Oh … my … word! My brain can’t compute this level of awesomeness! How do you even review something like this?!

When I started reading Six Stories last year, it only took a few pages to make me realise I had something rather extraordinary in my hands and I had no doubt the book would end up in my Top 5 list of the year. So Hydra was one of my most anticipated books of this year and, rather unfairly perhaps to the author, my expectations were somewhere near the end of our solar system. However, I’m guessing you can already tell I absolutely loved it and I am utterly convinced this book too will be in my list of books of the year by December.

When I read Six Stories, I was completely unfamiliar with the concept of podcasts and I thought it would throw me off. It didn’t but upon reading this one, I felt even more comfortable with the concept and the way the story is presented. You may think, but well, it was original and unique at first but it’s been done now. Believe me, it’s every bit as refreshing and fantastic. Dare I say, it’s even better! This story will hook you from the first page and not let go. By the end, I felt utterly wiped out and unable to string sentences together.

In Hydra, Scott King sets out to investigate the “Macleod Massacre”. Back in 2004, Arla Macleod murdered her stepfather, mother and younger sister. There was never any doubt Arla was the killer but as the murders were completely unprovoked, what lead her to do these atrocious acts? Was her responsibility as diminished as her legal team made it out to be? Should she be held in a mental institution, a place many feel is not the right punishment for her, or should she have been in prison? Scott King is determined to find out the truth behind these acts but when he is targeted by a relentless online troll, will he admit defeat and let the story go?

What I love about these stories, is that I know it’s fiction and yet it feels so incredibly real that I’m left reeling as much as I would be if I’d been watching a true crime documentary. There’s no end to the level of suspense and creepiness. At times I took a little break after a podcast, desperately in need of a little breather while also checking to see my doors and windows were locked. Arla’s story is utterly disturbing and harrowing. Between her interview with Scott and the tapes she records for her psychiatrist, my heart just broke for her.  Throw in the presence of the Black-Eyed Children and I didn’t sleep for days.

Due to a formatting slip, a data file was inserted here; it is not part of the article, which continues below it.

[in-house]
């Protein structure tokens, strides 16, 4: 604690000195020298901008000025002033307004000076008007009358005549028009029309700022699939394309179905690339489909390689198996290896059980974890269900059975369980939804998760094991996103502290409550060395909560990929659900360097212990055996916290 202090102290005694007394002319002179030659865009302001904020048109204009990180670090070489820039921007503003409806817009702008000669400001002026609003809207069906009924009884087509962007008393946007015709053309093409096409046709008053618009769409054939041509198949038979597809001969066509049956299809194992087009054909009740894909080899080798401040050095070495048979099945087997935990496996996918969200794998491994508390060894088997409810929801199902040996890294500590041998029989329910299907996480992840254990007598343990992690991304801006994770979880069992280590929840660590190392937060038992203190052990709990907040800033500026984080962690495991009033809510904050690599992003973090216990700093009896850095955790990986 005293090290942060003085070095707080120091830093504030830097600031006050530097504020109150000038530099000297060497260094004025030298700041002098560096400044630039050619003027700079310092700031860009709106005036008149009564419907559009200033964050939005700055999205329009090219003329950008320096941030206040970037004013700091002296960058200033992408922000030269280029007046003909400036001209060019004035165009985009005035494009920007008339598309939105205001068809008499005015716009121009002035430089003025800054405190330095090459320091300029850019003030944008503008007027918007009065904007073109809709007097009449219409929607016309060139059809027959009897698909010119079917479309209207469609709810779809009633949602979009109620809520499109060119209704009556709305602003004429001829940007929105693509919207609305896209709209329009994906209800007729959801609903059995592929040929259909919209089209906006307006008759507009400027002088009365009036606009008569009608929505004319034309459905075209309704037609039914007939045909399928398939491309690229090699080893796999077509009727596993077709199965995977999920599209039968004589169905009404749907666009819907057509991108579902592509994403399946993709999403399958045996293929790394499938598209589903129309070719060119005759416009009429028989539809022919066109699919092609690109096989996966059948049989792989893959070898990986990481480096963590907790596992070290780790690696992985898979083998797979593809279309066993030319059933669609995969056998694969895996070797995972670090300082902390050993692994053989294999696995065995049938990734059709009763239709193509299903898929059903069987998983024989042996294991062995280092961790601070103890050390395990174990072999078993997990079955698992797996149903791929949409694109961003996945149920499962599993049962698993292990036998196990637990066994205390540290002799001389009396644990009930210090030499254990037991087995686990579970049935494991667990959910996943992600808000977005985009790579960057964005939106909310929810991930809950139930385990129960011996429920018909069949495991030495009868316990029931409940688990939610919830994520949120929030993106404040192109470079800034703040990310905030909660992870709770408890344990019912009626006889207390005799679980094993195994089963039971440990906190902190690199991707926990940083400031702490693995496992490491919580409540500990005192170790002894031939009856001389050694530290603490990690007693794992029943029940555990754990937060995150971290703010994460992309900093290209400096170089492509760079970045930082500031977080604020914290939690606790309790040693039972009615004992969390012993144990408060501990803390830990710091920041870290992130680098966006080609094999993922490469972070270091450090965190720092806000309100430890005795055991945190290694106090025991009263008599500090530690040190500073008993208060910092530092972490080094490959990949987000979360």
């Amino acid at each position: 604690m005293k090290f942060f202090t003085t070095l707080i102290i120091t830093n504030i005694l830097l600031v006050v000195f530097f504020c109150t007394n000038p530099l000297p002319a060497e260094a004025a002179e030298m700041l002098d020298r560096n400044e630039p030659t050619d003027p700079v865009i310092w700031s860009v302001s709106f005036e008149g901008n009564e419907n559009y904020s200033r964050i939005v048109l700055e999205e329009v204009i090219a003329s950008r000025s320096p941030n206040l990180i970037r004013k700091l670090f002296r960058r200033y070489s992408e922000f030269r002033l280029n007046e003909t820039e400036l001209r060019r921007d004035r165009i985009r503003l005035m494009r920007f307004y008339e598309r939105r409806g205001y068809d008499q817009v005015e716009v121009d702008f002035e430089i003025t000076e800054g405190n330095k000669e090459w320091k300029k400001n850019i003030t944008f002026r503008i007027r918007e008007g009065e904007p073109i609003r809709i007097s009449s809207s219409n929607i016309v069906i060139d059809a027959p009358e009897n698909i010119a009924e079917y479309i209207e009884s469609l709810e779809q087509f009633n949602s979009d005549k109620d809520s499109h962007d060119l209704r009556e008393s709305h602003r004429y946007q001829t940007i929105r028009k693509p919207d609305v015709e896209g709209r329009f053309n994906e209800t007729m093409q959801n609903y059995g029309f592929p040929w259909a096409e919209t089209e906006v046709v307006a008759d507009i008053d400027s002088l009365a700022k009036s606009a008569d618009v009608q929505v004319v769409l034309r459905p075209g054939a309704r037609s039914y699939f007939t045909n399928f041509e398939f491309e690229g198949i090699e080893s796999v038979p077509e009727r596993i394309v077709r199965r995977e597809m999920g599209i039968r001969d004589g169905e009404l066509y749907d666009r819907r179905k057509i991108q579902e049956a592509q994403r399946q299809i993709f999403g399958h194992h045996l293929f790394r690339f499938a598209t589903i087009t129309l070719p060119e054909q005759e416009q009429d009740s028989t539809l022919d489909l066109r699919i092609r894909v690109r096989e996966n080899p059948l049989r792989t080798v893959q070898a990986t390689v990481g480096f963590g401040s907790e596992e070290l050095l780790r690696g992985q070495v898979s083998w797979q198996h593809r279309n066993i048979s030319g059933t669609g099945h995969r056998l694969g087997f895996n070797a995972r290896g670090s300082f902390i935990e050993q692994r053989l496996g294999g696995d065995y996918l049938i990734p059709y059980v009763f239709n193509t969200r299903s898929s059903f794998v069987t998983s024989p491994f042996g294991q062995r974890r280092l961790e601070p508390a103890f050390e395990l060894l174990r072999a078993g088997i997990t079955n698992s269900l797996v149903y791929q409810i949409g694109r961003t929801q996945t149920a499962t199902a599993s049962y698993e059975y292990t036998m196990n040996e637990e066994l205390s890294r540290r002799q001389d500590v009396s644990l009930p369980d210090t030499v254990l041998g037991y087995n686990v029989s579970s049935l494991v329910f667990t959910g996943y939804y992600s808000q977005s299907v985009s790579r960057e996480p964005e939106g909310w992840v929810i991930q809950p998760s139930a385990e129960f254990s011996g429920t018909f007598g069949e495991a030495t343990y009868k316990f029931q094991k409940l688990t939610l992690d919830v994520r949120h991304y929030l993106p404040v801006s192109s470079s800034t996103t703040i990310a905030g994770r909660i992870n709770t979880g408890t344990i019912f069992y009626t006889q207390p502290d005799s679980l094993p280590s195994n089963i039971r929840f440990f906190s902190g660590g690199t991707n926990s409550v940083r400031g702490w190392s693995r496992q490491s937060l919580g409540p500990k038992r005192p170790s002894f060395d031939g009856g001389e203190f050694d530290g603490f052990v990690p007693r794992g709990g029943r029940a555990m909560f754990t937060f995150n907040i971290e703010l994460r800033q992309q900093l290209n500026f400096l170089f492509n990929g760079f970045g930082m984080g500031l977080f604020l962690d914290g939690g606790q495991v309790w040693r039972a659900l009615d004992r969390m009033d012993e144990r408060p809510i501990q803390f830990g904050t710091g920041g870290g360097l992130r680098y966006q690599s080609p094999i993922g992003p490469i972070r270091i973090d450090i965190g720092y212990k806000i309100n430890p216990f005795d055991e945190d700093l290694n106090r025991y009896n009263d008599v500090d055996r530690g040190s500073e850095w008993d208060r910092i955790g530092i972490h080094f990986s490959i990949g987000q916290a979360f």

I’m still lost for words, to be honest. I could mention things like compelling, addictive, engrossing, gripping and they’re all true but none really accurately convey the sheer brilliance and genius that is Matt Wesolowski and his latest offering. It’s just impeccable, an incredibly crafted masterpiece, a true gem which stands out effortlessly. I feel incredibly proud and honoured to have Hydra sitting comfortably on my bookshelf. While I’m not entirely sure my review does it any justice, I do hope it will convince you to pick up a copy. All that’s left for me to say is, please can I have some more, sir.

Hydra is available in ebook format. The UK paperback release is set for January 15th.

Amazon US | Amazon UK | Bookdepository | Kobo | Wordery | Goodreads


Matt Wesolowski is from Newcastle-Upon-Tyne in the UK. He is an English tutor for young people in care. Matt started his writing career in horror, and his short horror fiction has been published in numerous UK- and US-based anthologies such as Midnight Movie

Creature Feature, Selfies from the End of the World, Cold Iron and many more. His novella, The Black Land, a horror set on the Northumberland coast, was published in 2013. Matt was a winner of the Pitch Perfect competition at Bloody Scotland Crime Writing Festival in 2015. His debut thriller, Six Stories, was an Amazon bestseller in the USA, Canada, the UK and Australia, and a WHSmith Fresh Talent pick, and film rights were sold to a major Hollywood studio.


Hydra blog poster 2018 FINAL



On The Bright Side : The New Secret Diary of Hendrik Groen @MichaelJoseph #blogtour

I’m absolutely delighted to welcome you all today on my stop for the blog tour for On The Bright Side : The New Secret Diary of Hendrik Groen. Many thanks to Sam Deacon at Michael Joseph for the invitation to join and for my review copy!


Author : Hendrik Groen
Title : On The Bright Side : The New Secret Diary of Hendrik Groen
Series : Hendrik Groen #2
Pages : 440
Translator : Hester Velamns
Publisher : Michael Joseph
Publication date : January 11, 2017


The Old-But-Not-Dead Club return, in the sequel to the INTERNATIONALLY BESTSELLING The Secret Diary of Hendrik Groen, 83 ¼ Years Old, bringing with them some life-affirming lawlessness.

Chaos will ensue as 85-year-old Hendrik Groen is determined to grow old with dignity: to rise up against the care home director. NO more bingo. NO more over- boiled vegetables. NO more health and safety.

85-year-old Hendrik Groen is fed up to his false teeth with coffee mornings and bingo. He dreams of escaping the confines of his care home and practising hairpin turns on his mobility scooter. Inspired by his fellow members of the recently formed Old-But-Not-Dead Club, he vows to put down his custard cream and commit to a spot of octogenarian anarchy.